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This post shares tips for growing and propagating a wandering jew plant aka Tradescantia Zebrina plants! This marvelous and vibrant beauty goes by the common name of Wandering Dudes or Wandering Jews.
It’s an absolute delight to have as a houseplant because it requires minimal care and is easy to propagate. This plant is perfect for beginners looking to venture into gardening and cloning their own plants.
The propagation of the Wandering Jew is a breeze. This post will how to make the most of those stem cuttings from a parent plant and guide you through the process of propagating it.
- Wandering Jew: A Plant with Many Names
- Tips for Propagating Wandering Jew Plant
- Propagating Wandering Jew Plant in Water
- Propagating Wandering Jew Plant in Soil
- Best Wandering Jew Plant Care Tips
- Frequently Asked Questions About Propagating a Wandering Jew Plant
- Want More Plant Care Guides?
Wandering Jew: A Plant with Many Names
The official scientific name of the Wandering Jew plant is Tradescantia zebrina. It belongs to the Tradescantia genus and is known for its eye-catching foliage.
However, this plant has many names that can vary depending on where you are and who you talk to.
Some of the common ones you might come across include Wandering Dude, Inch Plant, Spiderwort Plants, Zebrina Pendula, Zebrina Plant, Tradescantia Zebrina, Tradescantia Pendula, Silver Inch Plant, Silver Stripe Plant, Striped wandering jew, and Zebrina Wandering Jew.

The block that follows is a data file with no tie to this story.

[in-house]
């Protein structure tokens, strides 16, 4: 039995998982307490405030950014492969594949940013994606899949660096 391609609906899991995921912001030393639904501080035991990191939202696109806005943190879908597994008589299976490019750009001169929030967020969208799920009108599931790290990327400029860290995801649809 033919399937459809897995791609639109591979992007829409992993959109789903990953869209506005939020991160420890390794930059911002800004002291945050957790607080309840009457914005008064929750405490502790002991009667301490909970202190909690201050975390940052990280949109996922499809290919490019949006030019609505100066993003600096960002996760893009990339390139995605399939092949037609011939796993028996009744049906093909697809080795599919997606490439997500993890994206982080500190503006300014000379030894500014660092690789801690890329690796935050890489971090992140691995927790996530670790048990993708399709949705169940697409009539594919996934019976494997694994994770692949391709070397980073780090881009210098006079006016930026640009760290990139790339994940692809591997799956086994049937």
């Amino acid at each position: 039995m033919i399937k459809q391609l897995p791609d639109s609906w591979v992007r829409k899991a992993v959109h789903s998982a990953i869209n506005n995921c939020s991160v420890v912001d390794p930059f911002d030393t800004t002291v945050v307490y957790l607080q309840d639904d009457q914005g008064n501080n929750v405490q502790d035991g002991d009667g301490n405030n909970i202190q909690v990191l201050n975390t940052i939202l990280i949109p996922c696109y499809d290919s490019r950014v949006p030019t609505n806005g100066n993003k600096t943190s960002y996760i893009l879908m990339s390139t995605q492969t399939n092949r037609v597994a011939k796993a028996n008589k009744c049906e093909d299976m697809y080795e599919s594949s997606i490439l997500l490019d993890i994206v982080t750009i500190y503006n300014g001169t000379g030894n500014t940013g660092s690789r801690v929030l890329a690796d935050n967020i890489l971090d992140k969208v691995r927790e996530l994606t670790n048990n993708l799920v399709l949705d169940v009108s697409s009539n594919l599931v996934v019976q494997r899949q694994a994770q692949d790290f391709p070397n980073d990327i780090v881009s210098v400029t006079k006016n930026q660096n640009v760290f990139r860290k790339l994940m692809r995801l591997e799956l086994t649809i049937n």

Sometimes this plant is confused with the tradescantia Pallida, the most popular of the spiderwort family being the purple heart. You may also be confused with the Tradescantia Fluminensis which is a more invasive species native to southeastern Brazil that spreads very quickly.
It’s interesting how different regions and even different people might have their own preferred name for this lovely plant. And keep in mind, there are other varieties and species within the Tradescantia genus that might have their own unique common names as well.
Wandering Jew plants display a variety of colors and patterns in their thin, heart-shaped leaves. Some varieties display shades of purple and deep green with stunning silver stripes. and some produce small three-petaled flowers in white or violet.
While there are different varieties within the Tradescantia genus, collectively referred to as Wandering Jew, it’s important to note that there are diverse characteristics, including variations in foliage and flower colors, as well as differences in growth behavior depending on the variety you have.